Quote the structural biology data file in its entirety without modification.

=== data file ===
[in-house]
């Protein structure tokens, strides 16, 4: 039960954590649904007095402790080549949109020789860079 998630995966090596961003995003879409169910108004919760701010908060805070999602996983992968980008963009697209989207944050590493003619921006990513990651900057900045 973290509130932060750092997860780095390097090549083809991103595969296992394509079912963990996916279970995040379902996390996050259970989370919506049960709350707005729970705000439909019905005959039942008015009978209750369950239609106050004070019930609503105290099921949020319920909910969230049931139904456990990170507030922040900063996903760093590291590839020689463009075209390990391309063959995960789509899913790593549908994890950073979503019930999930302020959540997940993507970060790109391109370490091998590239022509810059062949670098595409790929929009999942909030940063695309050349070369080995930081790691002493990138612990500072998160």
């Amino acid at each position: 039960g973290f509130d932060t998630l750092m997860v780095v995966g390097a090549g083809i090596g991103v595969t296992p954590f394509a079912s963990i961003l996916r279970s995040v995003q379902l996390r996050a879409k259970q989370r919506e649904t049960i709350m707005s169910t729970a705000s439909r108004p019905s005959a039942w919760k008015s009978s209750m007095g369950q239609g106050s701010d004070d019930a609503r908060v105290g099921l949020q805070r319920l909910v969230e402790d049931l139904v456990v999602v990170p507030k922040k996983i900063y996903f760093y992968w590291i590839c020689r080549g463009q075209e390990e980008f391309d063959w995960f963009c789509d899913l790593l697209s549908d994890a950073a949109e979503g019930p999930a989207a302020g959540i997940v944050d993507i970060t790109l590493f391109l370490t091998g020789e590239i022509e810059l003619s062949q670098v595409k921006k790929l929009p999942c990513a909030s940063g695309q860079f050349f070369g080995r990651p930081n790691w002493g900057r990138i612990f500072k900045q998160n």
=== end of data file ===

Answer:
[in-house]
């Protein structure tokens, strides 16, 4: 039960954590649904007095402790080549949109020789860079 998630995966090596961003995003879409169910108004919760701010908060805070999602996983992968980008963009697209989207944050590493003619921006990513990651900057900045 973290509130932060750092997860780095390097090549083809991103595969296992394509079912963990996916279970995040379902996390996050259970989370919506049960709350707005729970705000439909019905005959039942008015009978209750369950239609106050004070019930609503105290099921949020319920909910969230049931139904456990990170507030922040900063996903760093590291590839020689463009075209390990391309063959995960789509899913790593549908994890950073979503019930999930302020959540997940993507970060790109391109370490091998590239022509810059062949670098595409790929929009999942909030940063695309050349070369080995930081790691002493990138612990500072998160």
């Amino acid at each position: 039960g973290f509130d932060t998630l750092m997860v780095v995966g390097a090549g083809i090596g991103v595969t296992p954590f394509a079912s963990i961003l996916r279970s995040v995003q379902l996390r996050a879409k259970q989370r919506e649904t049960i709350m707005s169910t729970a705000s439909r108004p019905s005959a039942w919760k008015s009978s209750m007095g369950q239609g106050s701010d004070d019930a609503r908060v105290g099921l949020q805070r319920l909910v969230e402790d049931l139904v456990v999602v990170p507030k922040k996983i900063y996903f760093y992968w590291i590839c020689r080549g463009q075209e390990e980008f391309d063959w995960f963009c789509d899913l790593l697209s549908d994890a950073a949109e979503g019930p999930a989207a302020g959540i997940v944050d993507i970060t790109l590493f391109l370490t091998g020789e590239i022509e810059l003619s062949q670098v595409k921006k790929l929009p999942c990513a909030s940063g695309q860079f050349f070369g080995r990651p930081n790691w002493g900057r990138i612990f500072k900045q998160n």